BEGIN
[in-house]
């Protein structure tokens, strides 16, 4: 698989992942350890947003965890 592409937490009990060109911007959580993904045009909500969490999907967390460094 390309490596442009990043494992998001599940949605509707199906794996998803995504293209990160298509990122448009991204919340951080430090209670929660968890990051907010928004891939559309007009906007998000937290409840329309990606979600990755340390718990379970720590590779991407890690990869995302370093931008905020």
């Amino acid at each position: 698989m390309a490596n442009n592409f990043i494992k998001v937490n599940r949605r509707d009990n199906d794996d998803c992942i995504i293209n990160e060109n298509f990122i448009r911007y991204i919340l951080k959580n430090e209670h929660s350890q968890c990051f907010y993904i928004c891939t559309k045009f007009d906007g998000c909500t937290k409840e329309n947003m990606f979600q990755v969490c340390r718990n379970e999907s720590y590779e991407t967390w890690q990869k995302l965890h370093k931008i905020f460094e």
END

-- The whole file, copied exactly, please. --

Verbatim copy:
[in-house]
């Protein structure tokens, strides 16, 4: 698989992942350890947003965890 592409937490009990060109911007959580993904045009909500969490999907967390460094 390309490596442009990043494992998001599940949605509707199906794996998803995504293209990160298509990122448009991204919340951080430090209670929660968890990051907010928004891939559309007009906007998000937290409840329309990606979600990755340390718990379970720590590779991407890690990869995302370093931008905020």
């Amino acid at each position: 698989m390309a490596n442009n592409f990043i494992k998001v937490n599940r949605r509707d009990n199906d794996d998803c992942i995504i293209n990160e060109n298509f990122i448009r911007y991204i919340l951080k959580n430090e209670h929660s350890q968890c990051f907010y993904i928004c891939t559309k045009f007009d906007g998000c909500t937290k409840e329309n947003m990606f979600q990755v969490c340390r718990n379970e999907s720590y590779e991407t967390w890690q990869k995302l965890h370093k931008i905020f460094e």